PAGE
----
This study describes a process improvement initiative conducted at Sanford Health Medical Center—Fargo an academic tertiary hospital that recently implemented an inventory management system. The objective of this project is to identify opportunities for improvement in inventory management and use of various drug dispensing technologies. Data was collected from wholesaler purchases, patient charge histories, as well as reporting from a robot, carousel system, and automated dispensing cabinets. Ultimately, the initiative uses supply chain management techniques to identify and implement appropriate inventory levels through utilization of a periodic inventory system. This reveals inventory cost history, cost upon initiation of automation, and forecasted costs with appropriate inventory levels upon implementation. The primary outcome upon implementation showed a 25.96 % decrease in cycle stock. Secondary outcomes included an increase frequency of drug being ordered (116.7 orders/week vs. 200 orders/week for top 100 drugs), supporting evidence showing 0.95 % of drugs have a weekend rate greater than one unit larger than the weekday rate and a decrease in whole orders sent to the wholesaler from 5/week to 4/week.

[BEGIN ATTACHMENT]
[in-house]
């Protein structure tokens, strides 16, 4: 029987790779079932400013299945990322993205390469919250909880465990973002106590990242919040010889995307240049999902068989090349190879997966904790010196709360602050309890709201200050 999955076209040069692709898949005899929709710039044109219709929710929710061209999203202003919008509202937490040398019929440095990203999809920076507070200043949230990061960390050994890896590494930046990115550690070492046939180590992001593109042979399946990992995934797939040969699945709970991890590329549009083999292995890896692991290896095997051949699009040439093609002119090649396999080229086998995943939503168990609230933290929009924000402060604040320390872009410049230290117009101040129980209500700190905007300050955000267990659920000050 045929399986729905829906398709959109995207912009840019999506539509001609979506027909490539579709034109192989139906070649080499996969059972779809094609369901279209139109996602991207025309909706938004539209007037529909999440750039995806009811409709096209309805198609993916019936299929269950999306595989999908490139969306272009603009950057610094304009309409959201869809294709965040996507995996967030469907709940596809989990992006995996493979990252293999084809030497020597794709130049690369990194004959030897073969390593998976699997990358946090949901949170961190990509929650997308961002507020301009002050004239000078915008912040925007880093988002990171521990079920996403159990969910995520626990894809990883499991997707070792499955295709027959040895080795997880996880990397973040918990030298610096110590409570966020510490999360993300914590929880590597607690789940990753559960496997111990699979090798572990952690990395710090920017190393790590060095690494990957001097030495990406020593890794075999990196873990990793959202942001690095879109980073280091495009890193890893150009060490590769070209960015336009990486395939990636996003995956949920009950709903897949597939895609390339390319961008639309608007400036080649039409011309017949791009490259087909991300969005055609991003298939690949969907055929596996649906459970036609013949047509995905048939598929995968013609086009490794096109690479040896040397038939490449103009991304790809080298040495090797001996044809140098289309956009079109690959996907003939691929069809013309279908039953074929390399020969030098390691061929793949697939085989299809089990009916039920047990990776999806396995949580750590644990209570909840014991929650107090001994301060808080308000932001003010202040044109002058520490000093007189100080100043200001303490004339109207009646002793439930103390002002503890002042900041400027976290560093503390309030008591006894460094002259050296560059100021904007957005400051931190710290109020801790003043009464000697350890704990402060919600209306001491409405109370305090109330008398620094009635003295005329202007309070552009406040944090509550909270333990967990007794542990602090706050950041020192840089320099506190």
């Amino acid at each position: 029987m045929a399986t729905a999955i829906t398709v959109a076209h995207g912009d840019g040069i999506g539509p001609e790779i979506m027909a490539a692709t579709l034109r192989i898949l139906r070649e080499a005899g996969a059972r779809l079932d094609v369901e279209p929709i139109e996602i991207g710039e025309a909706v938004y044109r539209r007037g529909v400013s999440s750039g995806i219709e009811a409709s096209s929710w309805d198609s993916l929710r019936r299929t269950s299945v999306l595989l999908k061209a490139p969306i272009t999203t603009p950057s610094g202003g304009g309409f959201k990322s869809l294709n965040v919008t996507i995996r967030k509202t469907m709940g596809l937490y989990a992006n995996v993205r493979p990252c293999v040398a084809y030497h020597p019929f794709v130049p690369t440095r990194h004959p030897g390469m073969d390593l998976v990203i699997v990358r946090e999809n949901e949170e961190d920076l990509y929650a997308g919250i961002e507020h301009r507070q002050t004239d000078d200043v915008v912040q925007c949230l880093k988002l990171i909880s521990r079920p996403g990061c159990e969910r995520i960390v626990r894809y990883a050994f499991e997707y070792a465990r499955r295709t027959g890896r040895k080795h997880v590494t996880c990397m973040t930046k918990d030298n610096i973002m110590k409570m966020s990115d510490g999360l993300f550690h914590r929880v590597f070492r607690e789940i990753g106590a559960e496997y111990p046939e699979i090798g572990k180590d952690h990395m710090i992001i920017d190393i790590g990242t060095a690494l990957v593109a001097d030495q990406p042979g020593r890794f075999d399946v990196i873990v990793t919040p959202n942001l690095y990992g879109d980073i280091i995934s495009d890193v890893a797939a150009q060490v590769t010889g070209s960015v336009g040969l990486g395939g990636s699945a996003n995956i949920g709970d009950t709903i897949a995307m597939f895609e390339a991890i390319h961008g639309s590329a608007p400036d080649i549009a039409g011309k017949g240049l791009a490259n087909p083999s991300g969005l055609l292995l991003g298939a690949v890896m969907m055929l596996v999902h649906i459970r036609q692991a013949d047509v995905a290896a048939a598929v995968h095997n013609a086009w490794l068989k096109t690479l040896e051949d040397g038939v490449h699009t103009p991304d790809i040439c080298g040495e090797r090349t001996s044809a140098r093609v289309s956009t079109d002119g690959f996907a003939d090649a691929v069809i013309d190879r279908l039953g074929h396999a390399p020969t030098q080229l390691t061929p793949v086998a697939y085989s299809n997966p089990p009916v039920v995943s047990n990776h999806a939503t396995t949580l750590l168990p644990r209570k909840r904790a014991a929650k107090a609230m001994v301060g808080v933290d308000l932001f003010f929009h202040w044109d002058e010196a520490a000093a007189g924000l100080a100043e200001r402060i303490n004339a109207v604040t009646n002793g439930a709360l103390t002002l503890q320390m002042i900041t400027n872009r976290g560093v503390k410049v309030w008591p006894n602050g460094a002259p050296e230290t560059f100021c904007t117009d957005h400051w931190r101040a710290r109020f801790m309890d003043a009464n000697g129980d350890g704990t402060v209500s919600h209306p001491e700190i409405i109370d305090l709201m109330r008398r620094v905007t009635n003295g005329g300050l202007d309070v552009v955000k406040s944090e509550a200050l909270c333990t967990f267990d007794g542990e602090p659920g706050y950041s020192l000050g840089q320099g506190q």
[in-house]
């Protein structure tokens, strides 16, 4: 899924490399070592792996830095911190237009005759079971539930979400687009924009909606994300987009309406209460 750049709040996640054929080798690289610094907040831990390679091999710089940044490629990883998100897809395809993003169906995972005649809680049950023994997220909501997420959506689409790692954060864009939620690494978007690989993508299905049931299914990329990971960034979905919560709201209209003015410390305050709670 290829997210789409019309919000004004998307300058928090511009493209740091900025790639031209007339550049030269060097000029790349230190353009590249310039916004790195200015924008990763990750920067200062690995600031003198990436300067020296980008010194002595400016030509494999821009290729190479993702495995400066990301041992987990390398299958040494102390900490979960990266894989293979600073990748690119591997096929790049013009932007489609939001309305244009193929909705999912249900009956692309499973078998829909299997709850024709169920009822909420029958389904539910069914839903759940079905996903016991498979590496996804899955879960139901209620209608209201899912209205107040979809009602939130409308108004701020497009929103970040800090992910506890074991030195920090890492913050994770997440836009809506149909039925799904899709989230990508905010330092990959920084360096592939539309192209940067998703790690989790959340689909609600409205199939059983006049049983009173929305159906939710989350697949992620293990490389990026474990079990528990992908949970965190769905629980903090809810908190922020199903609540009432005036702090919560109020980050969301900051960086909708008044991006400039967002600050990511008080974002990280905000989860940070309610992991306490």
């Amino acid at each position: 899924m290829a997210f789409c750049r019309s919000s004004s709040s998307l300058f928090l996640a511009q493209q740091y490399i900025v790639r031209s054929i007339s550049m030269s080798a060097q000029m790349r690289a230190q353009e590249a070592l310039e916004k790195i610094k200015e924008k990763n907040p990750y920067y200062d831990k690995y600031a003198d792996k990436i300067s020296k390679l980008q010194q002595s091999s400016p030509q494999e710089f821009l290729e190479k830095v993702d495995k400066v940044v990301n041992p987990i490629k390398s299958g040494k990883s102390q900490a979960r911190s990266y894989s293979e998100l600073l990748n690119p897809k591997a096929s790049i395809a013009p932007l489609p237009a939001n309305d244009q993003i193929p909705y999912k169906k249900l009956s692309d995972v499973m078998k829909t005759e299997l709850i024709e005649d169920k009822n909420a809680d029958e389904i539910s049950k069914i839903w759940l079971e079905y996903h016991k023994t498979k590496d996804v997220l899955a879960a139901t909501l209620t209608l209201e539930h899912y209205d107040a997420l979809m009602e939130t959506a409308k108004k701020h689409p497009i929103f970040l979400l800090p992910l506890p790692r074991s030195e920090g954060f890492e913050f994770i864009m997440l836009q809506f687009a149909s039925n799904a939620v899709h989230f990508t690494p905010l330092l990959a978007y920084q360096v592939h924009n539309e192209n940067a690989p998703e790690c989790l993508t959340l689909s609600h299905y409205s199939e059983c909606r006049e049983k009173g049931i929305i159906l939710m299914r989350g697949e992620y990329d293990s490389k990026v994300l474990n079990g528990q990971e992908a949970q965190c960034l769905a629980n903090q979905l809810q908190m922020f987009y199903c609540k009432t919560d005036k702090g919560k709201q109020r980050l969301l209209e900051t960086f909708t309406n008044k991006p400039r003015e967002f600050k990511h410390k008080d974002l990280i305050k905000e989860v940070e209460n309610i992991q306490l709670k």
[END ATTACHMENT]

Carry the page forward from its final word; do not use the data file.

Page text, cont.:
This study provides critical insight and practical guidelines to improve operational efficiency and cost effectiveness in a health system pharmacy. Such improvement efforts are becoming common as companies work to improve their operational efficiencies (Interfaces, 41(1):66–78, 2011).
Maari L. Loy, Rodney D. Traub, Limin Zhang, Pratap Kotala, Monte Roemmich, Jesse Breidenbach, Robert Nelson